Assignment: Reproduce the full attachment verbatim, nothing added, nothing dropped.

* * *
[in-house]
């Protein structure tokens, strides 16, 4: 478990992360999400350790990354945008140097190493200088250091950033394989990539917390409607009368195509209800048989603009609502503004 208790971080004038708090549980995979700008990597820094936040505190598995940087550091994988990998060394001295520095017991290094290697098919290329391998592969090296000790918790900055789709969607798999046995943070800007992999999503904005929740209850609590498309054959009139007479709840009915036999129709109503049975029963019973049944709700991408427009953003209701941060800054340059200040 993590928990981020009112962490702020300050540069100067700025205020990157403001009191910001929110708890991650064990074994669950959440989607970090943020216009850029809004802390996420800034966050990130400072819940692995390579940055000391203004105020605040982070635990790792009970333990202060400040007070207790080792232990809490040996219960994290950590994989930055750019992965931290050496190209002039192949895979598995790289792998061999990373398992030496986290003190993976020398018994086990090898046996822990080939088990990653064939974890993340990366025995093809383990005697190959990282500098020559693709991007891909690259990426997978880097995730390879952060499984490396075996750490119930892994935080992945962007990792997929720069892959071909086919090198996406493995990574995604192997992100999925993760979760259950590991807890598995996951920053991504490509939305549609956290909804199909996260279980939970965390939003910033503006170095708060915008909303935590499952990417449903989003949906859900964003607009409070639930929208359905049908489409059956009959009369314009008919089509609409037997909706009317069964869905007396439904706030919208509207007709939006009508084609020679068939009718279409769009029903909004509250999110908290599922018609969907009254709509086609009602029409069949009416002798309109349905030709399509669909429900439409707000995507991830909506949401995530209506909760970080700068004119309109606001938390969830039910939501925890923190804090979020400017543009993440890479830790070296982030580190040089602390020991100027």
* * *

[in-house]
């Protein structure tokens, strides 16, 4: 478990992360999400350790990354945008140097190493200088250091950033394989990539917390409607009368195509209800048989603009609502503004 208790971080004038708090549980995979700008990597820094936040505190598995940087550091994988990998060394001295520095017991290094290697098919290329391998592969090296000790918790900055789709969607798999046995943070800007992999999503904005929740209850609590498309054959009139007479709840009915036999129709109503049975029963019973049944709700991408427009953003209701941060800054340059200040 993590928990981020009112962490702020300050540069100067700025205020990157403001009191910001929110708890991650064990074994669950959440989607970090943020216009850029809004802390996420800034966050990130400072819940692995390579940055000391203004105020605040982070635990790792009970333990202060400040007070207790080792232990809490040996219960994290950590994989930055750019992965931290050496190209002039192949895979598995790289792998061999990373398992030496986290003190993976020398018994086990090898046996822990080939088990990653064939974890993340990366025995093809383990005697190959990282500098020559693709991007891909690259990426997978880097995730390879952060499984490396075996750490119930892994935080992945962007990792997929720069892959071909086919090198996406493995990574995604192997992100999925993760979760259950590991807890598995996951920053991504490509939305549609956290909804199909996260279980939970965390939003910033503006170095708060915008909303935590499952990417449903989003949906859900964003607009409070639930929208359905049908489409059956009959009369314009008919089509609409037997909706009317069964869905007396439904706030919208509207007709939006009508084609020679068939009718279409769009029903909004509250999110908290599922018609969907009254709509086609009602029409069949009416002798309109349905030709399509669909429900439409707000995507991830909506949401995530209506909760970080700068004119309109606001938390969830039910939501925890923190804090979020400017543009993440890479830790070296982030580190040089602390020991100027």